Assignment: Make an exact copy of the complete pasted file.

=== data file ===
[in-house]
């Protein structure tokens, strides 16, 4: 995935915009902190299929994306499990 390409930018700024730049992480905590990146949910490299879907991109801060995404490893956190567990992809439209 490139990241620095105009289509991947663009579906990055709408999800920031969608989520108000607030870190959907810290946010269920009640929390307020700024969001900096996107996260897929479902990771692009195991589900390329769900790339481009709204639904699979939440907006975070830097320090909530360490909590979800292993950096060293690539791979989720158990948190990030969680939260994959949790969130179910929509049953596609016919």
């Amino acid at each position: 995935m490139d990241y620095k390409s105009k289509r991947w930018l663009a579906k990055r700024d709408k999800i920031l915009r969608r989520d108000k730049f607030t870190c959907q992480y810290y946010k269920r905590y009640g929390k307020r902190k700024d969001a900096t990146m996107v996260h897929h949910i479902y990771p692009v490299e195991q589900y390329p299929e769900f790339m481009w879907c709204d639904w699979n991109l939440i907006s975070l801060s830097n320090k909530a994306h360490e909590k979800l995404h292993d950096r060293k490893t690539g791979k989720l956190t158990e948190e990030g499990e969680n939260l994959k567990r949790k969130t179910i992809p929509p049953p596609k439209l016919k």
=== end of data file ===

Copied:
[in-house]
């Protein structure tokens, strides 16, 4: 995935915009902190299929994306499990 390409930018700024730049992480905590990146949910490299879907991109801060995404490893956190567990992809439209 490139990241620095105009289509991947663009579906990055709408999800920031969608989520108000607030870190959907810290946010269920009640929390307020700024969001900096996107996260897929479902990771692009195991589900390329769900790339481009709204639904699979939440907006975070830097320090909530360490909590979800292993950096060293690539791979989720158990948190990030969680939260994959949790969130179910929509049953596609016919």
């Amino acid at each position: 995935m490139d990241y620095k390409s105009k289509r991947w930018l663009a579906k990055r700024d709408k999800i920031l915009r969608r989520d108000k730049f607030t870190c959907q992480y810290y946010k269920r905590y009640g929390k307020r902190k700024d969001a900096t990146m996107v996260h897929h949910i479902y990771p692009v490299e195991q589900y390329p299929e769900f790339m481009w879907c709204d639904w699979n991109l939440i907006s975070l801060s830097n320090k909530a994306h360490e909590k979800l995404h292993d950096r060293k490893t690539g791979k989720l956190t158990e948190e990030g499990e969680n939260l994959k567990r949790k969130t179910i992809p929509p049953p596609k439209l016919k």